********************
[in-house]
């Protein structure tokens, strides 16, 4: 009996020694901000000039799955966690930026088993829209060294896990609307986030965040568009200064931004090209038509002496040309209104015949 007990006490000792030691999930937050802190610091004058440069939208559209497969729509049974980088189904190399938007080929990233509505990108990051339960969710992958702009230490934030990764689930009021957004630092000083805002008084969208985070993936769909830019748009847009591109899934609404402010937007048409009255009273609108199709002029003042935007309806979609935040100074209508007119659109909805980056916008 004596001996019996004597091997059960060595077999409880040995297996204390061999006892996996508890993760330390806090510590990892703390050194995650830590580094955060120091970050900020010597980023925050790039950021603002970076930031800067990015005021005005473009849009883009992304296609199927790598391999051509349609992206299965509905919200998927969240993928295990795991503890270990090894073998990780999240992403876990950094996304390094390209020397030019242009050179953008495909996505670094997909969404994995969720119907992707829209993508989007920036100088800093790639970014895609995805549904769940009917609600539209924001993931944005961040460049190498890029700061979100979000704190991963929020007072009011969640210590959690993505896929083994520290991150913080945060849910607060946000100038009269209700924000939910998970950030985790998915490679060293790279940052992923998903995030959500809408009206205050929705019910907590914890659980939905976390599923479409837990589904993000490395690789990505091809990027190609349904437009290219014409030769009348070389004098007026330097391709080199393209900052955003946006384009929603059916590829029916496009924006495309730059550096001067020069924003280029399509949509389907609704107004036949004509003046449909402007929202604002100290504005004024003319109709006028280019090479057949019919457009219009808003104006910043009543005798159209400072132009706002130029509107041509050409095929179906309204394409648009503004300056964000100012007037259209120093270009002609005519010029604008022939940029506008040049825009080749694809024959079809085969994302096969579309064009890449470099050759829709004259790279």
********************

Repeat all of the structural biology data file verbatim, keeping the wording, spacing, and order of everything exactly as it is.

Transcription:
[in-house]
């Protein structure tokens, strides 16, 4: 009996020694901000000039799955966690930026088993829209060294896990609307986030965040568009200064931004090209038509002496040309209104015949 007990006490000792030691999930937050802190610091004058440069939208559209497969729509049974980088189904190399938007080929990233509505990108990051339960969710992958702009230490934030990764689930009021957004630092000083805002008084969208985070993936769909830019748009847009591109899934609404402010937007048409009255009273609108199709002029003042935007309806979609935040100074209508007119659109909805980056916008 004596001996019996004597091997059960060595077999409880040995297996204390061999006892996996508890993760330390806090510590990892703390050194995650830590580094955060120091970050900020010597980023925050790039950021603002970076930031800067990015005021005005473009849009883009992304296609199927790598391999051509349609992206299965509905919200998927969240993928295990795991503890270990090894073998990780999240992403876990950094996304390094390209020397030019242009050179953008495909996505670094997909969404994995969720119907992707829209993508989007920036100088800093790639970014895609995805549904769940009917609600539209924001993931944005961040460049190498890029700061979100979000704190991963929020007072009011969640210590959690993505896929083994520290991150913080945060849910607060946000100038009269209700924000939910998970950030985790998915490679060293790279940052992923998903995030959500809408009206205050929705019910907590914890659980939905976390599923479409837990589904993000490395690789990505091809990027190609349904437009290219014409030769009348070389004098007026330097391709080199393209900052955003946006384009929603059916590829029916496009924006495309730059550096001067020069924003280029399509949509389907609704107004036949004509003046449909402007929202604002100290504005004024003319109709006028280019090479057949019919457009219009808003104006910043009543005798159209400072132009706002130029509107041509050409095929179906309204394409648009503004300056964000100012007037259209120093270009002609005519010029604008022939940029506008040049825009080749694809024959079809085969994302096969579309064009890449470099050759829709004259790279």